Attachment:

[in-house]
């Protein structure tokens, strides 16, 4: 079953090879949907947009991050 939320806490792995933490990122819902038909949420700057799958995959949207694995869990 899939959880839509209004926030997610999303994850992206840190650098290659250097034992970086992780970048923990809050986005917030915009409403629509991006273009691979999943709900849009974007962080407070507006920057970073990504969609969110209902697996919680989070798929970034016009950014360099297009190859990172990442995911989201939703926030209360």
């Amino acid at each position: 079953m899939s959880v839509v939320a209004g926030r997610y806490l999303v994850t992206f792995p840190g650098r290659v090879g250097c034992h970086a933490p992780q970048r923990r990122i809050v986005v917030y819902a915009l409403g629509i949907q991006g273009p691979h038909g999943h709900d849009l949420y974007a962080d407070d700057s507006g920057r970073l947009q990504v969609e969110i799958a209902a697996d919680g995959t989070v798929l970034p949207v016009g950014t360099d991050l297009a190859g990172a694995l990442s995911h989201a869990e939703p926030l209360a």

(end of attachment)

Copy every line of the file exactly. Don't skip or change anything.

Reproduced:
[in-house]
């Protein structure tokens, strides 16, 4: 079953090879949907947009991050 939320806490792995933490990122819902038909949420700057799958995959949207694995869990 899939959880839509209004926030997610999303994850992206840190650098290659250097034992970086992780970048923990809050986005917030915009409403629509991006273009691979999943709900849009974007962080407070507006920057970073990504969609969110209902697996919680989070798929970034016009950014360099297009190859990172990442995911989201939703926030209360």
């Amino acid at each position: 079953m899939s959880v839509v939320a209004g926030r997610y806490l999303v994850t992206f792995p840190g650098r290659v090879g250097c034992h970086a933490p992780q970048r923990r990122i809050v986005v917030y819902a915009l409403g629509i949907q991006g273009p691979h038909g999943h709900d849009l949420y974007a962080d407070d700057s507006g920057r970073l947009q990504v969609e969110i799958a209902a697996d919680g995959t989070v798929l970034p949207v016009g950014t360099d991050l297009a190859g990172a694995l990442s995911h989201a869990e939703p926030l209360a």